RECKLESS fly tippers have left Drumchapel residents in “constant fear” of vandals setting hundreds of dumped tyres alight causing a massive “toxic” blaze.
Dozens of tyres piled on top of one another and masses of litter have taken over vacant land near to Garscadden House and Aldi on Garscadden Road for months.
Now, those living close to the site say they are worried of the potential danger of hazardous fumes which would be released into the atmosphere if the tyres were set alight.
However, residents have claimed pleas for Glasgow City Council to clear the eyesore have fallen on deaf ears after those who reported the issue via the MyGlasgow app were informed the problem had been rectified – only to find the piles of rubbish remained.
Peter McGillion, who reported the mess to the council, said: “I’ve been moaning about this for months and it’s just been getting worse and worse.
“I reported it on the MyGlasgow app and they said they picked it all up but they obviously didn’t because I went to check at the end of last week and it’s just gotten worse.
“Work vans have been seen going in. It’s not just general waste, there’s baths and things from people houses, and now these tyres have started appearing.”
“Whoever owns them is having a field day with it and you worry if people set a match to it, the fumes from those tyres would be toxic,” he added.
The Glasgow Times understands a meeting is to take place today with representatives from GCC, Police Scotland and SEPA coming together to identify a plan of action to tackle the “environmental disaster” which would be unleashed if a fire occurred.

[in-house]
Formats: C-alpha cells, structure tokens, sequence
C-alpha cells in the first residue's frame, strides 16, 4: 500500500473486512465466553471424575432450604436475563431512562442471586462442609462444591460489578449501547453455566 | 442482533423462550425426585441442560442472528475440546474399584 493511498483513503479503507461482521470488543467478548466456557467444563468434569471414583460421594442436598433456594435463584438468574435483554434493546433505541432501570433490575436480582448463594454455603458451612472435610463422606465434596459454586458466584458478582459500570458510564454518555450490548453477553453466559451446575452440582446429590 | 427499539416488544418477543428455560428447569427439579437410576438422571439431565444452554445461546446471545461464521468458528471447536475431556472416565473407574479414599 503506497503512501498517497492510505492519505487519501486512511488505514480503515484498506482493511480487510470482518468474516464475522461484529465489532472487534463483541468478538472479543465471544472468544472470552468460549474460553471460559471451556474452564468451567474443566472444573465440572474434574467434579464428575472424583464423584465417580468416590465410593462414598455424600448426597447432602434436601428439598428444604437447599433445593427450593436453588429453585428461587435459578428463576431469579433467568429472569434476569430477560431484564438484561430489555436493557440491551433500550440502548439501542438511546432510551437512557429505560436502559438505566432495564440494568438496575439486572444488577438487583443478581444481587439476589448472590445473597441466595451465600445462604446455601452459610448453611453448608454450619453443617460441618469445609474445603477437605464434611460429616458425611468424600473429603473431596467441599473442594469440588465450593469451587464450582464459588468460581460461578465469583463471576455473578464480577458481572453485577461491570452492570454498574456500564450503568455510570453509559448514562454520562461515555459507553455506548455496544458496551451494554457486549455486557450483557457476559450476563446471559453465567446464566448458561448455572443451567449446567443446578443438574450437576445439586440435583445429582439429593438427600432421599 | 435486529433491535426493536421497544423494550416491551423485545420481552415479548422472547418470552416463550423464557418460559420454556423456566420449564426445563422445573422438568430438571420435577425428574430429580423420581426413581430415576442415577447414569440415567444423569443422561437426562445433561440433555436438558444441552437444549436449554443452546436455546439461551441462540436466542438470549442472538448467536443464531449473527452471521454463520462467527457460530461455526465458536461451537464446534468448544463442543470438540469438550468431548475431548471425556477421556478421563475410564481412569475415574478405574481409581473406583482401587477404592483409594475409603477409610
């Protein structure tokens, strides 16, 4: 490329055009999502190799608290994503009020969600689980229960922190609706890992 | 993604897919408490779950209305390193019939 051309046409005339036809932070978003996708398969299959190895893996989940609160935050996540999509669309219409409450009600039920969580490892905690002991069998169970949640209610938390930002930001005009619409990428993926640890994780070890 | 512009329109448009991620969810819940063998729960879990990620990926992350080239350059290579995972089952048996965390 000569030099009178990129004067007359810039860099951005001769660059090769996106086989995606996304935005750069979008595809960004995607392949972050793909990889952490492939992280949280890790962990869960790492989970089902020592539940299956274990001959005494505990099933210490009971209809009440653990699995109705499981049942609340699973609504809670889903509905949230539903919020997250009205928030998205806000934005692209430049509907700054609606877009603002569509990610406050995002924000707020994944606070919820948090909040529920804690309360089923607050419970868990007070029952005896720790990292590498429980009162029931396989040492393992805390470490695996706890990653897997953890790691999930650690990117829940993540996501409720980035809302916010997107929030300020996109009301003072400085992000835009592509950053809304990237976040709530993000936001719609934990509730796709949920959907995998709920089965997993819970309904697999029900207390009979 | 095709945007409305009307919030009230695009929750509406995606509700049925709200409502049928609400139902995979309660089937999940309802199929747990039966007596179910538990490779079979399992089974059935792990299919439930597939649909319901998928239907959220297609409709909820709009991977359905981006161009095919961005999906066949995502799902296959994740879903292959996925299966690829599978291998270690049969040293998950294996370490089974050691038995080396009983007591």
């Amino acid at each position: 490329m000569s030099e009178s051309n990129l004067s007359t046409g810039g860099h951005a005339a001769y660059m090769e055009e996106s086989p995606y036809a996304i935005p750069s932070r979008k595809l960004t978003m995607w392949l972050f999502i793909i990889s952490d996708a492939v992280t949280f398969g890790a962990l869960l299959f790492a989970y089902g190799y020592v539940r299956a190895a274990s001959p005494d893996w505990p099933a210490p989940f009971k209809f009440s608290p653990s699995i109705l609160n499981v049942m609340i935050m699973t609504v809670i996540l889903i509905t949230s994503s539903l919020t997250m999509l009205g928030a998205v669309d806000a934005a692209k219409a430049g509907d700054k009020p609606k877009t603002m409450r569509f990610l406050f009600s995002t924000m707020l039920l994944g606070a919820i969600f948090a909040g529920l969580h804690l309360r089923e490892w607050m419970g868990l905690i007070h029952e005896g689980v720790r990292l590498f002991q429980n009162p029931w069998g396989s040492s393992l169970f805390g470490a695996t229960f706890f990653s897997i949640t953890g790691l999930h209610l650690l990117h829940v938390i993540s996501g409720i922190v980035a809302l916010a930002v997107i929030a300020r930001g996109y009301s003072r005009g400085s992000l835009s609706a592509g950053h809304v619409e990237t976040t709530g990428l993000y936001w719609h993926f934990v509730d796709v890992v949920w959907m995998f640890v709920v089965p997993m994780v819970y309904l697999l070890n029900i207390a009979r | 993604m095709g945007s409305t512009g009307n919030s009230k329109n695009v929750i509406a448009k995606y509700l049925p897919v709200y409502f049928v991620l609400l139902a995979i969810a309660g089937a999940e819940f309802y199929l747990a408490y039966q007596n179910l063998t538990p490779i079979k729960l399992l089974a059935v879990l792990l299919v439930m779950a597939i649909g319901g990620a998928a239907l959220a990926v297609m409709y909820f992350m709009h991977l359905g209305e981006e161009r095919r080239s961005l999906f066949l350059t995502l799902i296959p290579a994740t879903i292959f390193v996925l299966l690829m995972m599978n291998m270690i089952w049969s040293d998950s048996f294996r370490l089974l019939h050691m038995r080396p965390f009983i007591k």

It’s expected to cost the council thousands to remove the litter from the fly tipping hotspot.
However, residents have warned serious security measures must be implemented to avoid the feared “corporate dumping”.
Councillor Paul Carey has called for concrete blocks and CCTV to be put in place to eradicate the issue.
He said: “The amount of fly tipping that has been going on over the last few years has increased, particularly during the pandemic.
“My ward, like everywhere else, in the city has suffered quite badly. Apart from household waste and building materials, there have been hundreds of tyres dumped.
“I am extremely worried that once the charge to collect bulk uplifts comes in this might lead to more fly tipping throughout the whole city.”
A Glasgow City Council spokeswoman said: “Council officers were made aware of the dreadful scale of this problem last week and have brought together Police Scotland and SEPA to investigate and help find the perpetrators.
“There is also a meeting with these agencies being held today to decide how best to remove and tidy the site.
“Fly-tipping is a blight on our communities and the culprits have shown blatant disregard for the local community and environment.
“The cost of removing dumped debris is also a huge drain on already stretched council resources and we urge anyone with any information on those responsible to contact Police Scotland.”
Police Scotland and SEPA were not available for comment.